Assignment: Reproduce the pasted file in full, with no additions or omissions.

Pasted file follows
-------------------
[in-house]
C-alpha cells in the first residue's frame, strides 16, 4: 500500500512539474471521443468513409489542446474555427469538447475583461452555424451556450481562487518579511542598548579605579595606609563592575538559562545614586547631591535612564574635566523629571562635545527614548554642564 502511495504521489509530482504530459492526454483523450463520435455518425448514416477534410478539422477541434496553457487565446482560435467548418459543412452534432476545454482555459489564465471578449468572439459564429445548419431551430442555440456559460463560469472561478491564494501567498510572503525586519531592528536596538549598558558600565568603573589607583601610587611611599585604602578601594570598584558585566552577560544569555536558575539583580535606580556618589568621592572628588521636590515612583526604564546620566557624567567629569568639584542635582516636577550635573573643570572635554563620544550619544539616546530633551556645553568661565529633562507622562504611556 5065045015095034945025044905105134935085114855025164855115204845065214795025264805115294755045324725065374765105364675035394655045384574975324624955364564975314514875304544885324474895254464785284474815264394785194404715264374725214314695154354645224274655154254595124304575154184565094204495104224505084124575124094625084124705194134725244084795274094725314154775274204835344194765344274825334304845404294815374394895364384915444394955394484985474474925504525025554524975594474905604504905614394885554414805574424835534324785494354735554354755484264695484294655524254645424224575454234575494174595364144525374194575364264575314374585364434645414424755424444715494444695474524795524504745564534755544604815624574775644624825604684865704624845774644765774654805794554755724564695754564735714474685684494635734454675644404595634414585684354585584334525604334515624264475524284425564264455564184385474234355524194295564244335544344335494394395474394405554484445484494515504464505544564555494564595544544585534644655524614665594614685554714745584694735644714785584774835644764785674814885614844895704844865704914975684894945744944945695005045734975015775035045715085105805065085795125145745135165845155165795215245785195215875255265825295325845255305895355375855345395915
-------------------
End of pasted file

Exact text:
[in-house]
C-alpha cells in the first residue's frame, strides 16, 4: 500500500512539474471521443468513409489542446474555427469538447475583461452555424451556450481562487518579511542598548579605579595606609563592575538559562545614586547631591535612564574635566523629571562635545527614548554642564 502511495504521489509530482504530459492526454483523450463520435455518425448514416477534410478539422477541434496553457487565446482560435467548418459543412452534432476545454482555459489564465471578449468572439459564429445548419431551430442555440456559460463560469472561478491564494501567498510572503525586519531592528536596538549598558558600565568603573589607583601610587611611599585604602578601594570598584558585566552577560544569555536558575539583580535606580556618589568621592572628588521636590515612583526604564546620566557624567567629569568639584542635582516636577550635573573643570572635554563620544550619544539616546530633551556645553568661565529633562507622562504611556 5065045015095034945025044905105134935085114855025164855115204845065214795025264805115294755045324725065374765105364675035394655045384574975324624955364564975314514875304544885324474895254464785284474815264394785194404715264374725214314695154354645224274655154254595124304575154184565094204495104224505084124575124094625084124705194134725244084795274094725314154775274204835344194765344274825334304845404294815374394895364384915444394955394484985474474925504525025554524975594474905604504905614394885554414805574424835534324785494354735554354755484264695484294655524254645424224575454234575494174595364144525374194575364264575314374585364434645414424755424444715494444695474524795524504745564534755544604815624574775644624825604684865704624845774644765774654805794554755724564695754564735714474685684494635734454675644404595634414585684354585584334525604334515624264475524284425564264455564184385474234355524194295564244335544344335494394395474394405554484445484494515504464505544564555494564595544544585534644655524614665594614685554714745584694735644714785584774835644764785674814885614844895704844865704914975684894945744944945695005045734975015775035045715085105805065085795125145745135165845155165795215245785195215875255265825295325845255305895355375855345395915